Mechanically induced noise
Measurements of thermo-mechanical-induced noise were also conducted using both the disk and spiral resonators. The optomechanical coupling parameter is expected to vary inversely with cavity length so that phase-noise exhibits an inverse quadratic dependence on length32. This dependence was observed over a range of cavity lengths by using the Hänsch Couillard technique39,40. Spectral features believed to be thermally excited mechanical resonances were observed at offset frequencies greater than 1 MHz, and steadily diminished in amplitude to levels below the sensitivity limit of the system for the largest spirals measured (1.2 m path length). As confirmed in Fig. 4a, there was no evidence of mechanical noise in the phase-noise spectra measurements.
It is noteworthy that ideal frequency division of the 193 THz optical carrier to 10 MHz would provide a signal with close-to-carrier phase-noise of ~−100/f3 dBc Hz−1. This is a level that is already competitive with the state-of-the-art oven-controlled crystal oscillators, and the basic architecture to accomplish this has been demonstrated with the combination of laboratory frequency combs and electronic division41. It is intriguing to consider that the spiral cavity demonstrated here could be the frequency reference for a chip-integrated platform, that together with advances in microcomb technology42,43 would ultimately provide broad-bandwidth synthesis of low-phase-noise signals from the optical to the RF. In addition, the ability to reduce the effective linewidth of a fibre laser by a factor of 10X using only a chip-based device is of practical importance in any applications requiring high coherence. This includes coherent fibre-optic communications44,45, remote sensing46 and atomic physics4,47. Moreover, aside from simple acoustical shielding of the experimental setup and operation on a floated optical table, there has been no attempt to thermally stabilize or vibration isolate these devices. Likewise, there has been no drift correction of the data. Concerning future performance improvements, optical-fibre-based reference systems using 1 km fibre delays have attained a phase-noise level of −83 dBc Hz−1 at 1 kHz offset frequency9. In the current chip-based design, 27 metre long delay lines have been demonstrated and lengths in excess of 100 m are feasible31. Finally, thicker oxides may be possible if thermal oxidation is replaced by processes such as the flame hydrolysis method. The combination of these methods could produce a 1,000-fold increase in mode volume relative to the current results.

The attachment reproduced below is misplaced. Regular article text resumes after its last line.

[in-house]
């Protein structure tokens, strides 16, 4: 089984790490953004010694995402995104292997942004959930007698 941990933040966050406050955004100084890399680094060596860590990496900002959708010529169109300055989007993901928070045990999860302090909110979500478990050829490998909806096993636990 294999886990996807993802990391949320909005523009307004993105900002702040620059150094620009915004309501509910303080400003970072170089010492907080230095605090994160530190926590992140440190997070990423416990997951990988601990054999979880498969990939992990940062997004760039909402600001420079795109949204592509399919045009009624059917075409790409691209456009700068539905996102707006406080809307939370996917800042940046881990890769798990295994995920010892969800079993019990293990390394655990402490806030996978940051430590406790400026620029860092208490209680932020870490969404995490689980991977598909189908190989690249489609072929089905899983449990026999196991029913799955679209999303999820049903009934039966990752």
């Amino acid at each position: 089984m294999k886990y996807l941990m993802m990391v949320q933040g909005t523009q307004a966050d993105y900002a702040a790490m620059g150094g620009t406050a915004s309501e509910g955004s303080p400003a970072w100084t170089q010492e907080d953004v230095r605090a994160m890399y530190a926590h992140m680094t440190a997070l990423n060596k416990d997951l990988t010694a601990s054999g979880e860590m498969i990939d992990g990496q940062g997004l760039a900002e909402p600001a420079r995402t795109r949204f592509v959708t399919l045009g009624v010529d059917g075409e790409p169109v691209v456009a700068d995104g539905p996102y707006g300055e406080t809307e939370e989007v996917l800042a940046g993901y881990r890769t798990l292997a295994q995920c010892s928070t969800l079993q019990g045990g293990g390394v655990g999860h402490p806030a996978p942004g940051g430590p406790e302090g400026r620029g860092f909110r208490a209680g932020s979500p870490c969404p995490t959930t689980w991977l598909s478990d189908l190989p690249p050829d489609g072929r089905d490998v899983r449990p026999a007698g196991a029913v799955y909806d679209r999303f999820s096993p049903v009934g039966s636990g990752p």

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We thank Andrew Ludlow and Scott Papp (NIST, Boulder CO) for helpful discussions and comments on this manuscript. We gratefully acknowledge the Defence Advanced Research Projects Agency under SB121-001, the iPhoD program, and also the QuASAR program, the Kavli Nanoscience Institute and the Institute for Quantum Information and Matter, an NSF Physics Frontiers Centre with support of the Gordon and Betty Moore Foundation. The views expressed are those of the authors and do not reflect the official policy or position of the Department of Defence or the US Government. Distribution A—approved for public release; distribution is unlimited.
Two authors declare competing financial interests. H.L. is an employee of hQphotonics. H.L. and K.V. are founders of hQphotonics.
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Lee, H., Suh, MG., Chen, T. et al. Spiral resonators for on-chip laser frequency stabilization. Nat Commun 4, 2468 (2013). https://doi.org/10.1038/ncomms3468